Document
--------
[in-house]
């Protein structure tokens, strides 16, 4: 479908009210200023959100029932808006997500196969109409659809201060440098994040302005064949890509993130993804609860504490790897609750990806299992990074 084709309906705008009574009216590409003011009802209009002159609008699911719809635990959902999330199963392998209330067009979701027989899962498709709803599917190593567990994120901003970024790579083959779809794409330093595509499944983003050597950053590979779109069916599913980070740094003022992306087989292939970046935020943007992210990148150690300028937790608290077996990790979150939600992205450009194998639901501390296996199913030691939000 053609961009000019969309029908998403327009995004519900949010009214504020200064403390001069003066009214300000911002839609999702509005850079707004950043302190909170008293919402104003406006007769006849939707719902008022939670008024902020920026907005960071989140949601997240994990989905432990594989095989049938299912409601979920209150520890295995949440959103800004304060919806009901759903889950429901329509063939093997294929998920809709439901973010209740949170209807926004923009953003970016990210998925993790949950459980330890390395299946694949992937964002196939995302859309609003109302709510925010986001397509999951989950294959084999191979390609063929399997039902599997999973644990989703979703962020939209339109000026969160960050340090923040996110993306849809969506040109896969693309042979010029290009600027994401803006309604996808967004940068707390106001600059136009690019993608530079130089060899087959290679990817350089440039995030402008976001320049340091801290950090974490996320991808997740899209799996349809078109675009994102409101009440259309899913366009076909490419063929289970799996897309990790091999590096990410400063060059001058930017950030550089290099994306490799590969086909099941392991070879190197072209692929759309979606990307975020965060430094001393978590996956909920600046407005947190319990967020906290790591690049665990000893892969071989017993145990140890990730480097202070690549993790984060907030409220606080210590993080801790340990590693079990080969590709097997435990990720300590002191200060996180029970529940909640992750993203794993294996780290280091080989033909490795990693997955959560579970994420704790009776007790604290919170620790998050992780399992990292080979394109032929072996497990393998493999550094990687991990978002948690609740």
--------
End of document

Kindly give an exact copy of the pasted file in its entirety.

[in-house]
């Protein structure tokens, strides 16, 4: 479908009210200023959100029932808006997500196969109409659809201060440098994040302005064949890509993130993804609860504490790897609750990806299992990074 084709309906705008009574009216590409003011009802209009002159609008699911719809635990959902999330199963392998209330067009979701027989899962498709709803599917190593567990994120901003970024790579083959779809794409330093595509499944983003050597950053590979779109069916599913980070740094003022992306087989292939970046935020943007992210990148150690300028937790608290077996990790979150939600992205450009194998639901501390296996199913030691939000 053609961009000019969309029908998403327009995004519900949010009214504020200064403390001069003066009214300000911002839609999702509005850079707004950043302190909170008293919402104003406006007769006849939707719902008022939670008024902020920026907005960071989140949601997240994990989905432990594989095989049938299912409601979920209150520890295995949440959103800004304060919806009901759903889950429901329509063939093997294929998920809709439901973010209740949170209807926004923009953003970016990210998925993790949950459980330890390395299946694949992937964002196939995302859309609003109302709510925010986001397509999951989950294959084999191979390609063929399997039902599997999973644990989703979703962020939209339109000026969160960050340090923040996110993306849809969506040109896969693309042979010029290009600027994401803006309604996808967004940068707390106001600059136009690019993608530079130089060899087959290679990817350089440039995030402008976001320049340091801290950090974490996320991808997740899209799996349809078109675009994102409101009440259309899913366009076909490419063929289970799996897309990790091999590096990410400063060059001058930017950030550089290099994306490799590969086909099941392991070879190197072209692929759309979606990307975020965060430094001393978590996956909920600046407005947190319990967020906290790591690049665990000893892969071989017993145990140890990730480097202070690549993790984060907030409220606080210590993080801790340990590693079990080969590709097997435990990720300590002191200060996180029970529940909640992750993203794993294996780290280091080989033909490795990693997955959560579970994420704790009776007790604290919170620790998050992780399992990292080979394109032929072996497990393998493999550094990687991990978002948690609740």